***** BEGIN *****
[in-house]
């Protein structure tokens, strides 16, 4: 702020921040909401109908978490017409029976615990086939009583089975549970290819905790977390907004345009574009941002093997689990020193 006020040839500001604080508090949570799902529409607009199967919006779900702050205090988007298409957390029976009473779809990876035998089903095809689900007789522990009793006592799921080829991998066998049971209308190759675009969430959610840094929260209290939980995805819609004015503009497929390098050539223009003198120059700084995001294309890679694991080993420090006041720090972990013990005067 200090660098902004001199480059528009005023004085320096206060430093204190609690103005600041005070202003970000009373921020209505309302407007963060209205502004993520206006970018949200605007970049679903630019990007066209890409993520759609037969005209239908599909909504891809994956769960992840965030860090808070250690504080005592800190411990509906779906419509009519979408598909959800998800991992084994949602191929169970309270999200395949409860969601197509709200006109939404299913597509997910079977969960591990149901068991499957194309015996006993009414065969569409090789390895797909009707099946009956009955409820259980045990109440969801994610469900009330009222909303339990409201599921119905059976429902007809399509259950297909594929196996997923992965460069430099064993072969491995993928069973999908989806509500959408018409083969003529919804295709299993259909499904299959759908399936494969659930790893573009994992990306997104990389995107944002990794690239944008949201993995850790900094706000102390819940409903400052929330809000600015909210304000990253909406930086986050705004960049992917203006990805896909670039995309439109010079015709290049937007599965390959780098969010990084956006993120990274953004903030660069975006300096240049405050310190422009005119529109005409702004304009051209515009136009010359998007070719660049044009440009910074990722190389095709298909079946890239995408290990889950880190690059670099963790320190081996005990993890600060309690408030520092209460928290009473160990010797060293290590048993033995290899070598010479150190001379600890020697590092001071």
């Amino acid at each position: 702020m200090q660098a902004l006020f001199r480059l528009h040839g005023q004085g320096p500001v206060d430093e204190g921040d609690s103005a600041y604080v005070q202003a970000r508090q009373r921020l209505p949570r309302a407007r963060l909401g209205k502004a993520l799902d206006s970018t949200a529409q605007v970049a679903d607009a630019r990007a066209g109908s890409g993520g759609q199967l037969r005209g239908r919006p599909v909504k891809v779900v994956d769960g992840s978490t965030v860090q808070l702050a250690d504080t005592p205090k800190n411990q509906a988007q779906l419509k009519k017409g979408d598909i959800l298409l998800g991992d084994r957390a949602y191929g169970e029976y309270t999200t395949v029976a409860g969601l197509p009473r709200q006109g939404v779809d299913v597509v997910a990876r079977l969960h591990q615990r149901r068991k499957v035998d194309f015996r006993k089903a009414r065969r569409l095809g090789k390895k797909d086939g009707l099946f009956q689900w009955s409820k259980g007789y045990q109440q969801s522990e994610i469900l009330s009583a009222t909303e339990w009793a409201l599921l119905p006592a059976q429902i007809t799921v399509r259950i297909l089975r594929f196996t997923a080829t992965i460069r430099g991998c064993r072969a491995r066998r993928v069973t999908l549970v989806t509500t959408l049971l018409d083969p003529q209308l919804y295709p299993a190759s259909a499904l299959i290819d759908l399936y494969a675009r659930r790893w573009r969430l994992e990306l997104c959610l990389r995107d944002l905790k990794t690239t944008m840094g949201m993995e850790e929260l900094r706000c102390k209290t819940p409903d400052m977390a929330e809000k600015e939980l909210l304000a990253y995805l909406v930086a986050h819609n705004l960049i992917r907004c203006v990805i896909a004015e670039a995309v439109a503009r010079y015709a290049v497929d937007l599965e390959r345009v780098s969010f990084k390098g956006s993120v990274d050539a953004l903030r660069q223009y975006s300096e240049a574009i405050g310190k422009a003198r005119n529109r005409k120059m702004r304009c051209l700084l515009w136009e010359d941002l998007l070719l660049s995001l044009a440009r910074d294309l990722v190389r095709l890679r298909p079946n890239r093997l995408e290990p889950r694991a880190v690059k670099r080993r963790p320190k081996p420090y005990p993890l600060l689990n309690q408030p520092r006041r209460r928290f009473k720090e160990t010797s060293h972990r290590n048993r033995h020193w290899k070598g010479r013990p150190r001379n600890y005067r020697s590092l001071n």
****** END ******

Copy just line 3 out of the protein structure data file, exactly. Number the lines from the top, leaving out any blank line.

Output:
């Amino acid at each position: 702020m200090q660098a902004l006020f001199r480059l528009h040839g005023q004085g320096p500001v206060d430093e204190g921040d609690s103005a600041y604080v005070q202003a970000r508090q009373r921020l209505p949570r309302a407007r963060l909401g209205k502004a993520l799902d206006s970018t949200a529409q605007v970049a679903d607009a630019r990007a066209g109908s890409g993520g759609q199967l037969r005209g239908r919006p599909v909504k891809v779900v994956d769960g992840s978490t965030v860090q808070l702050a250690d504080t005592p205090k800190n411990q509906a988007q779906l419509k009519k017409g979408d598909i959800l298409l998800g991992d084994r957390a949602y191929g169970e029976y309270t999200t395949v029976a409860g969601l197509p009473r709200q006109g939404v779809d299913v597509v997910a990876r079977l969960h591990q615990r149901r068991k499957v035998d194309f015996r006993k089903a009414r065969r569409l095809g090789k390895k797909d086939g009707l099946f009956q689900w009955s409820k259980g007789y045990q109440q969801s522990e994610i469900l009330s009583a009222t909303e339990w009793a409201l599921l119905p006592a059976q429902i007809t799921v399509r259950i297909l089975r594929f196996t997923a080829t992965i460069r430099g991998c064993r072969a491995r066998r993928v069973t999908l549970v989806t509500t959408l049971l018409d083969p003529q209308l919804y295709p299993a190759s259909a499904l299959i290819d759908l399936y494969a675009r659930r790893w573009r969430l994992e990306l997104c959610l990389r995107d944002l905790k990794t690239t944008m840094g949201m993995e850790e929260l900094r706000c102390k209290t819940p409903d400052m977390a929330e809000k600015e939980l909210l304000a990253y995805l909406v930086a986050h819609n705004l960049i992917r907004c203006v990805i896909a004015e670039a995309v439109a503009r010079y015709a290049v497929d937007l599965e390959r345009v780098s969010f990084k390098g956006s993120v990274d050539a953004l903030r660069q223009y975006s300096e240049a574009i405050g310190k422009a003198r005119n529109r005409k120059m702004r304009c051209l700084l515009w136009e010359d941002l998007l070719l660049s995001l044009a440009r910074d294309l990722v190389r095709l890679r298909p079946n890239r093997l995408e290990p889950r694991a880190v690059k670099r080993r963790p320190k081996p420090y005990p993890l600060l689990n309690q408030p520092r006041r209460r928290f009473k720090e160990t010797s060293h972990r290590n048993r033995h020193w290899k070598g010479r013990p150190r001379n600890y005067r020697s590092l001071n």